Fri, Jul 11, 2008 - Page 15 News List

[RESTAURANT REVIEW] Jimmy's Kitchen (沾美西餐廳)


With its antique-looking armchairs and slightly worn wooden armrests, crimson-colored walls set against black-and-golden carpeting, and original sculptures and other artworks in the dining room, a nostalgic sense of faded grandeur pervades Jimmy’s Kitchen, one of Taipei City’s oldest steak houses.

Hidden in a basement close to the roundabout on Renai Road (仁愛路), Jimmy’s Kitchen is said to have a history dating back to the foreign concessions in Shanghai. The owner fled to Taiwan with the Chinese Nationalist Party (KMT) after the Chinese civil war and restarted the business, which was taken over by the current management two decades ago.

Bearing such a history in mind, it is not surprising that the restaurant has retained a look reminiscent of bygone days when suits and gowns were de rigueur. The interior design cleverly turns the lack of natural lighting to work in its favor, with candles on each table exuding a look of old-school romanticism that is given an aural dimension by a resident pianist.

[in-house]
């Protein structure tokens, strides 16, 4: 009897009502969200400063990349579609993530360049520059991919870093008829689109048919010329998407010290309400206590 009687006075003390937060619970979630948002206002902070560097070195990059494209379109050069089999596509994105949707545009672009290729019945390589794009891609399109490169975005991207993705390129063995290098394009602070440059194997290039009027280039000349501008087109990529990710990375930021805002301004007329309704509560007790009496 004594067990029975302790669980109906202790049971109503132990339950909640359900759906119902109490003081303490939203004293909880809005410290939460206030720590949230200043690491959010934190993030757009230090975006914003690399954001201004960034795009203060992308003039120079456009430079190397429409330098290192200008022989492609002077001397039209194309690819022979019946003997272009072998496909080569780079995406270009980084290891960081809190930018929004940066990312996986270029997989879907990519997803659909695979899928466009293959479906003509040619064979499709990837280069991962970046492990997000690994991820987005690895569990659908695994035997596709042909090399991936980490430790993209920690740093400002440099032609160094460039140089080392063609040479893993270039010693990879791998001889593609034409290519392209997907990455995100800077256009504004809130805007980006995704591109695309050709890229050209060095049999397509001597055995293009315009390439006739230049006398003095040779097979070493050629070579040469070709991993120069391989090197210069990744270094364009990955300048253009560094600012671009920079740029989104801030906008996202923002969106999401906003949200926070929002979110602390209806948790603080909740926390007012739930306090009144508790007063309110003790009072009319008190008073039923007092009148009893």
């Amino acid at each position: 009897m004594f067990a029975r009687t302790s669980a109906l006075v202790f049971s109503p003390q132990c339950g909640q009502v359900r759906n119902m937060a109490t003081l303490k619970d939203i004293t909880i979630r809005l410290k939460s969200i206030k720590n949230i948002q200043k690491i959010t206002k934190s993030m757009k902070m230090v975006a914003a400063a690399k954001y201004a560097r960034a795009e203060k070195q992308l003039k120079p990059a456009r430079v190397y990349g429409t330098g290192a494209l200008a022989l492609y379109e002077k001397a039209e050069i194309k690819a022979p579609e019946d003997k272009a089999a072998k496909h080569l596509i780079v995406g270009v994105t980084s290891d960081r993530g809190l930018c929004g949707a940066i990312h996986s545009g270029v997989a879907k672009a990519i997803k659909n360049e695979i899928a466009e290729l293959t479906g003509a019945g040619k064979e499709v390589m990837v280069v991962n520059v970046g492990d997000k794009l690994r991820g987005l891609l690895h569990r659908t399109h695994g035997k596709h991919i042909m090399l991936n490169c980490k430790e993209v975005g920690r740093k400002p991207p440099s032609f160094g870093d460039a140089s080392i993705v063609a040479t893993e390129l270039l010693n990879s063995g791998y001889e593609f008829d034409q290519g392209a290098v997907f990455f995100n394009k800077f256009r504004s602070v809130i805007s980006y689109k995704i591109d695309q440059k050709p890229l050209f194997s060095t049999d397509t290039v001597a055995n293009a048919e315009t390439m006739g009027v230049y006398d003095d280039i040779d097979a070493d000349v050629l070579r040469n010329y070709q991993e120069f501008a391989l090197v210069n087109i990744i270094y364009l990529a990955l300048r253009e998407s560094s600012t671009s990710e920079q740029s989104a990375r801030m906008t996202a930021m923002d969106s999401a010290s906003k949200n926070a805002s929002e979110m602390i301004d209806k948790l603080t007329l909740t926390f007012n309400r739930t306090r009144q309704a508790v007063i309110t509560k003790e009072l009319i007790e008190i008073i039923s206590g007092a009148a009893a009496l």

As for the food itself, it lives up to all the rave reviews Jimmy’s has accumulated over the years. On a recent Friday night the restaurant was packed (fortunately, we had made reservations a few days ahead). My dining partner and I ordered the tenderloin with fresh goose liver (NT$1,100) and filet mignon (NT$1,120), both of which were recommended by the gray-haired staff. The tenderloin was a savory fusion of steak and slightly fried foie gras, with the latter being a bit of crunchy on the outside and buttery on the inside. The filet mignon was one of the best I had ever tasted.

According to other recent reviews, the pig knuckles (NT$820) are also a must-try. The more premium seafood dishes have also received fair reviews, but these are said to pale in comparison to the steak menu.

Apart from its legendary past and lauded menu, Jimmy’s most famed asset is its seasoned wait staff, who seem to take pride in their trade rather than merely seeing it as a way to make a living. Impeccably dressed in suits, they attend to patrons with great care and respect, observing quietly what diners need and offering their services without being intrusive.

At Jimmy’s, salads and desserts are served buffet-style, and there are a decent range of choices. The advice is to stay away from the cakes and stick with the fruit. One of the very few weaknesses this restaurant suffers from is its mediocre selection of pastries and cakes.


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